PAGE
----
This week, the top managed care news included CMS pushing for bundled payments in radiation oncology; reports detailing deficiencies in hospice care; a study finding widening disparities in life expectancy among white Americans.
CMS proposes a new way to pay for radiation oncology, federal watchdogs find deficiencies in hospice care, and a new study finds widening disparities in life expectancy among white Americans.
Welcome to This Week in Managed Care, I’m Laura Joszt.
CMS Pushes for Bundled Payments in Radiation Oncology
The Trump administration wants to bring bundled payments to radiation oncology, a potential money-saving move that would cover 17 types of cancer and be mandatory in some parts of the country. The Radiation Oncolocgy Model would make bundled payments to:
CMS will require participation in areas to study whether site-neutral, episode-based payments reduce Medicare costs while improving quality of care. The model will qualify as an advanced alternative payment model under the Medicare Access and CHIP Reauthorization Act of 2015. Payments would be split into 2 parts: a professional component for physician services, and a technical component for equipment, supplies, and other costs.
CMS cited 3 reasons why radiation oncology needs payment reform:
The Community Oncology Alliance said it had deep reservations about the plan, and fundamental opposition to a mandatory or required model.
For more, visit ajmc.com.
Deficiencies in Hospice Care
Most hospices in the United States have at least 1 deficiency, and patients have been harmed as a result of poor care or cases of abuse. Those were the findings in 2 reports from the HHS Office of the Inspector General (OIG). The first report covered deficiencies from 2012 to 2016 and found that 80% of hospices serving Medicare beneficiaries had at least 1 deficiency over the full 5 years. The share of hospices with a deficiency peaked at 76% in 2015.
Common deficiencies include:
The second report covers 12 cases of harm and pinpoints vulnerabilities that led to the harm, with a roadmap for avoiding these incidents. These included:
The OIG recommended 5 safeguards, which included stronger reporting requirements, better staff education, and empowering patients and caregivers to make complaints.
The report concluded: “The findings make clear the need for CMS to strengthen its oversight of the Medicare hospice program to better protect both the program and its beneficiaries.”
Declining Life Expectancy Among White Americans
A new study has found geographic divisions behind the declining life expectancy among white Americans. The study, led by researchers at the University of Pennsylvania, found that rising white mortality has connections to education and access to healthcare, but it’s hard to pinpoint a single exact cause.
Among the notable findings:
But the most important findings, which confirm CDC reports of falling life expectancy, are that the mortality gap is getting wider between metropolitan and rural areas.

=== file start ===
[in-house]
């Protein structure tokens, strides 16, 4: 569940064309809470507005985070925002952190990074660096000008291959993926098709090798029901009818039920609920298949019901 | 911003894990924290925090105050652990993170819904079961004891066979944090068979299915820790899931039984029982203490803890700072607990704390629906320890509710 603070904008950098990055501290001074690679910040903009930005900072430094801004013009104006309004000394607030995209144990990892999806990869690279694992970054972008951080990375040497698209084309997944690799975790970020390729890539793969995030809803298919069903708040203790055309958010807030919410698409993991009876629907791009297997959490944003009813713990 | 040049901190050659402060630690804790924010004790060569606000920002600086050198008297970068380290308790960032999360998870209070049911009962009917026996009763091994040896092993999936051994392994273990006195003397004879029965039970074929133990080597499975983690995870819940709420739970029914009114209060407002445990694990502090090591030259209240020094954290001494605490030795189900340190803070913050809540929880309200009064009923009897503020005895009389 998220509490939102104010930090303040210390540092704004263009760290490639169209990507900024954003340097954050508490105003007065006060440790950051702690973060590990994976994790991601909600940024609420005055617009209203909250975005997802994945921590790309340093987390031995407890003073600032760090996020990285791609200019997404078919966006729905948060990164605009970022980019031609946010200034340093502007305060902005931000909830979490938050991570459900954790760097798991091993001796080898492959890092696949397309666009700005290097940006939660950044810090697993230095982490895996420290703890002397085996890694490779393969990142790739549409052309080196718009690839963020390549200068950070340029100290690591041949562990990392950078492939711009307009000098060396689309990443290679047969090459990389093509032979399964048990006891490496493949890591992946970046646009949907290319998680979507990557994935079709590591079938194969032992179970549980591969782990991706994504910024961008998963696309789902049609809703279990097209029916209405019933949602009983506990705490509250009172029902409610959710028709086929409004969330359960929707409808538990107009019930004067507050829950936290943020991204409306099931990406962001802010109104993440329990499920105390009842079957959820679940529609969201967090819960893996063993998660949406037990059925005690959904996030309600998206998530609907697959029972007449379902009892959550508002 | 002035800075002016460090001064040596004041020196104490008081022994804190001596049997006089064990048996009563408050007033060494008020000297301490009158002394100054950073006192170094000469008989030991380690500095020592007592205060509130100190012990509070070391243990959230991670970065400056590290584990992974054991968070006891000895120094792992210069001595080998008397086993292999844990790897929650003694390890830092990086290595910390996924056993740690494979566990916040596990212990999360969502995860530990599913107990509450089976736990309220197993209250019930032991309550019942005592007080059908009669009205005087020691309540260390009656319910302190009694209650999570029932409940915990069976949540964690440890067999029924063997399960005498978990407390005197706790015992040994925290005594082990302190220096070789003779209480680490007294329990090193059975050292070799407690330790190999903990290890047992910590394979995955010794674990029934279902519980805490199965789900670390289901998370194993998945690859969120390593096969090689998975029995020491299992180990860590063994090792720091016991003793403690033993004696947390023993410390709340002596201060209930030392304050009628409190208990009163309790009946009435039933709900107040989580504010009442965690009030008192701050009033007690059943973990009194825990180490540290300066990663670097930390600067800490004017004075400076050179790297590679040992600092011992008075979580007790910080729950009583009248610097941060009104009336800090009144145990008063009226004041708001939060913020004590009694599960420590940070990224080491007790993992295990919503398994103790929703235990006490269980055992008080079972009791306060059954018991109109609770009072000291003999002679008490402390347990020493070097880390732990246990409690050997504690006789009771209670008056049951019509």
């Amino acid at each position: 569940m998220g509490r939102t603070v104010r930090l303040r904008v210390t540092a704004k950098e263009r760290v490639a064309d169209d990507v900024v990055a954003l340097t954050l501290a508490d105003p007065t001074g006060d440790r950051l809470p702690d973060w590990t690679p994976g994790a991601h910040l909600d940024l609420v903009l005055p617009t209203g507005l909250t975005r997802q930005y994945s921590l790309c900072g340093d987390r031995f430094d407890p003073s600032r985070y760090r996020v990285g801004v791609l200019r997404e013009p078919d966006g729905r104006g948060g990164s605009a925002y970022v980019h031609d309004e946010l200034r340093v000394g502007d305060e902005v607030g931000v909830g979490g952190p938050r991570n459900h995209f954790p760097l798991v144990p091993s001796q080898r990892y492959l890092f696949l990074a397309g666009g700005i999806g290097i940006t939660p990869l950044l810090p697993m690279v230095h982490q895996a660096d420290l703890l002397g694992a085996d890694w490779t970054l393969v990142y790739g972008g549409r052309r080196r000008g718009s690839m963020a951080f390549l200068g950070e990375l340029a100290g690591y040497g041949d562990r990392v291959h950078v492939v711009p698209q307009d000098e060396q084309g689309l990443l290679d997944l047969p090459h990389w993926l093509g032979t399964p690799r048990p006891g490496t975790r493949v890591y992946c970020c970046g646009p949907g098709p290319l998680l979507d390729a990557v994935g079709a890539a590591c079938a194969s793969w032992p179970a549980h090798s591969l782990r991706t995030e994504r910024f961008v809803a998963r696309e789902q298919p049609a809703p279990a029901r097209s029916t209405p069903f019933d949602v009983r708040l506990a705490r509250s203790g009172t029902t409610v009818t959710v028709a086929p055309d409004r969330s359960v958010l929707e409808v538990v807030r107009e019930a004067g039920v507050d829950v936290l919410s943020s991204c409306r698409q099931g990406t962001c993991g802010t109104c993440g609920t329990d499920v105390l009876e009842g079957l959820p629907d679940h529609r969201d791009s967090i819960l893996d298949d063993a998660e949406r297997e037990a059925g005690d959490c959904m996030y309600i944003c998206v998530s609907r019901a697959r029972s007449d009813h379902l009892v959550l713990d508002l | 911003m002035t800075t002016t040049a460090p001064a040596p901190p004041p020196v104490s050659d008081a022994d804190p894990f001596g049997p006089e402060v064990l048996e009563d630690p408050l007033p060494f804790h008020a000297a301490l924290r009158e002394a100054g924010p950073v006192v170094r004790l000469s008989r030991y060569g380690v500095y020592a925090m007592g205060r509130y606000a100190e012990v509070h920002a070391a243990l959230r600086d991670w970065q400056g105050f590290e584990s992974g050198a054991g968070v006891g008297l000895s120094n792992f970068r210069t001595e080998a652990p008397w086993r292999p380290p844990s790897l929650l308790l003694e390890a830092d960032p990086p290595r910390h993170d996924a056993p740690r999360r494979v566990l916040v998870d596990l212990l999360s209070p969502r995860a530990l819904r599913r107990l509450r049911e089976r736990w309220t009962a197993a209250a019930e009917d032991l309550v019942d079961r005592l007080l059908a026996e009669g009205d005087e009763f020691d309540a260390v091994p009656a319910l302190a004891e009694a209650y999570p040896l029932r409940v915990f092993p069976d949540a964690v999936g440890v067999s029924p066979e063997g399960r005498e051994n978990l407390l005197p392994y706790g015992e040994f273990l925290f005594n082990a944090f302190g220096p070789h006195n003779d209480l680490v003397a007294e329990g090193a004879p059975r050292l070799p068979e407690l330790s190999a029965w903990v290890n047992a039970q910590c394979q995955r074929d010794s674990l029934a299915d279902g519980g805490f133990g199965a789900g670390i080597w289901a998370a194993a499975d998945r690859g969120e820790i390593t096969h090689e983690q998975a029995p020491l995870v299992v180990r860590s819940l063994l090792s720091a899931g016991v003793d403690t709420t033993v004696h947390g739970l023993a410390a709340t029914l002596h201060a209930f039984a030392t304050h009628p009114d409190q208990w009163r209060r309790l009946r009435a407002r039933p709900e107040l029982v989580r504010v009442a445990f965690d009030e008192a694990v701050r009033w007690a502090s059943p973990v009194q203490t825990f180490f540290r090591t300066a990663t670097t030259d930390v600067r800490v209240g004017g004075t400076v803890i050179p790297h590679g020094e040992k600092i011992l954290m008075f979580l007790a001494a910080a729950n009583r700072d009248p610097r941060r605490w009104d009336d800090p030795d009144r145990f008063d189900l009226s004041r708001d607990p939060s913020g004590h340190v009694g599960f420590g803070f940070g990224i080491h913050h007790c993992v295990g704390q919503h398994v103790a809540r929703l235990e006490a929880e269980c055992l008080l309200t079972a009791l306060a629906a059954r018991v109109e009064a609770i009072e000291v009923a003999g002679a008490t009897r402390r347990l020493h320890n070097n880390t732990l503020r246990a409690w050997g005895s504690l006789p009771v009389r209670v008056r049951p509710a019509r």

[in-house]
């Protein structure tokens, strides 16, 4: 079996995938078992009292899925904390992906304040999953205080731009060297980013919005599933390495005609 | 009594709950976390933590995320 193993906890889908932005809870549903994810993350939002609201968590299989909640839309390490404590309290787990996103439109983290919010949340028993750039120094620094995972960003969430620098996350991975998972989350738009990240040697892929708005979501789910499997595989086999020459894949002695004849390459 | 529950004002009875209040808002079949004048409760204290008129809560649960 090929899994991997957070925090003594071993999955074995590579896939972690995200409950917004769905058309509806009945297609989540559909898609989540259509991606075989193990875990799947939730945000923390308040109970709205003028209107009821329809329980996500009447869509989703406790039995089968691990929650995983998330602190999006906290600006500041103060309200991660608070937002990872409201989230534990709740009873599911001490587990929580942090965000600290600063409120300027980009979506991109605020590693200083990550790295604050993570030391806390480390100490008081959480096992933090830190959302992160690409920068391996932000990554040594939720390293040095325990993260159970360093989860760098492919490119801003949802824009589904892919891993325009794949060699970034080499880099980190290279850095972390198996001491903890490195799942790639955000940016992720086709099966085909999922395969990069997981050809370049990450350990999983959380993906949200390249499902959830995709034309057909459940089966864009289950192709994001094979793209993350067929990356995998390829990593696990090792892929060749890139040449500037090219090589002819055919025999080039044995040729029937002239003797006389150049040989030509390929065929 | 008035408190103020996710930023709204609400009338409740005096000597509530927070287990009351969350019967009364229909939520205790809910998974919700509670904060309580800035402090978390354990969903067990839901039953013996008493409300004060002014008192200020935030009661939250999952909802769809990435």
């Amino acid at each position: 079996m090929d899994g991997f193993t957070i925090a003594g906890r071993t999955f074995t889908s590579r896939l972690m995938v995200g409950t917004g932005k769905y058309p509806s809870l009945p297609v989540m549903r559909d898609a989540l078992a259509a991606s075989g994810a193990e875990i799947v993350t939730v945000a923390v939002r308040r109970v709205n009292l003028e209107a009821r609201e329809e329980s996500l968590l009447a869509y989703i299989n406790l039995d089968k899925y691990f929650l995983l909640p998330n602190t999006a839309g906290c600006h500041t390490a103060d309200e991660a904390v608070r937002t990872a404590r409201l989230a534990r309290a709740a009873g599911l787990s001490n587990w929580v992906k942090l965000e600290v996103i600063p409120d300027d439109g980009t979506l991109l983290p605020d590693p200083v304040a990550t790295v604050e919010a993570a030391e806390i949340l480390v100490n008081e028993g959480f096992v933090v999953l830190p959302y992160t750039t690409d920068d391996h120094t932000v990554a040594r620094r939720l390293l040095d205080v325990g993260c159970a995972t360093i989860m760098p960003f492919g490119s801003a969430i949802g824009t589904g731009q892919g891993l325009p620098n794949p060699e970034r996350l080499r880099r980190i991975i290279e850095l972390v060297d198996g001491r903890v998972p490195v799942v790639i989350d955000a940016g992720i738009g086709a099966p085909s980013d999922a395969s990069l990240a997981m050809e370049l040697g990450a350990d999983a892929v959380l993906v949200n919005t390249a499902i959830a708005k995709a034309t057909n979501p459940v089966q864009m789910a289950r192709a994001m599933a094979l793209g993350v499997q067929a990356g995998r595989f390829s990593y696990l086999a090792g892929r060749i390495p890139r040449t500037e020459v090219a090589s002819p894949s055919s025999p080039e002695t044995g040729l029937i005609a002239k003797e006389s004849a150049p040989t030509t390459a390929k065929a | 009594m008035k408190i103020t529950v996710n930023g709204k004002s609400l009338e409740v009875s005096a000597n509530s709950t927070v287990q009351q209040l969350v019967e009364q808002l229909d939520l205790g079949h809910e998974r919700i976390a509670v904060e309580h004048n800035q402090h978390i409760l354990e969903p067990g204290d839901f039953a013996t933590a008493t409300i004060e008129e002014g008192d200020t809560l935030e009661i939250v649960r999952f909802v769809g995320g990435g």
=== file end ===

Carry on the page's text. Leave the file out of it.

Said study co-author Samuel Preston, PhD, professor of Sociology at the University of Pennsylvania: “The biggest contrast we saw was between large metropolitan areas and their suburbs and non-metropolitan areas, which have moved in different directions. Between 1990 and 2016, non-metropolitan areas had rising mortality, which is extremely unusual in the context of life expectancy that has gotten better nearly every year for nearly every group for more than a century.”
Both Systolic and Diastolic Blood Pressure Predict Cardiovascular Events
A study published this week finds that increases in a person’s systolic blood pressure (BP) have a greater effect on outcomes than rising diastolic BP. But both readings independently assess the risk of heart attacks or strokes, according to new study appearing in the New England Journal of Medicine.
Investigators from the Kaiser Permanente Research Division reached this conclusion after examining data from 1.3 million patients covering an 8-year period, and noted that the results held up whether they used the old high BP guidelines or the new ones adopted in 2017 by the American Heart Association and the American College of Cardiology.
The guidelines said high BP begins when systolic BP reaches 130 and diastolic BP reaches 80, instead of 140 over 90. Researchers said their findings support the decision to reduce the threshold for high BP among high risk patients.
For more, visit ajmc.com.
Number of Manufacturers and Generic Drug Pricing
Finally, the new issue of The American Journal of Managed Care® features a study that highlights the frustration over rising drug prices. If you thought that using generic drugs was a sure way to avoid high drug costs, think again. Researchers from the University of Pittsburgh School of Pharmacy and its medical center, led by Inmaculada Hernandez, PharmD, PhD, found that prices for generic drugs rose sharply after 2010, even if they were supplied by more than one manufarturer.
In fact, the share of drug prices supplied by 1 to 3 manufacturers that doubled in price in a year was more than 3 times higher from 2012 to 2015 than it was from 2005 to 2009.
The authors wrote: "Our results signal market failures in the generic drug market and warrant the consideration of policy strategies to increase the sensitivity of generic drug prices to competition."
For the full article, visit ajmc.com.
For all of us at the Managed Markets News Network, I'm Laura Joszt. Thanks for joining us.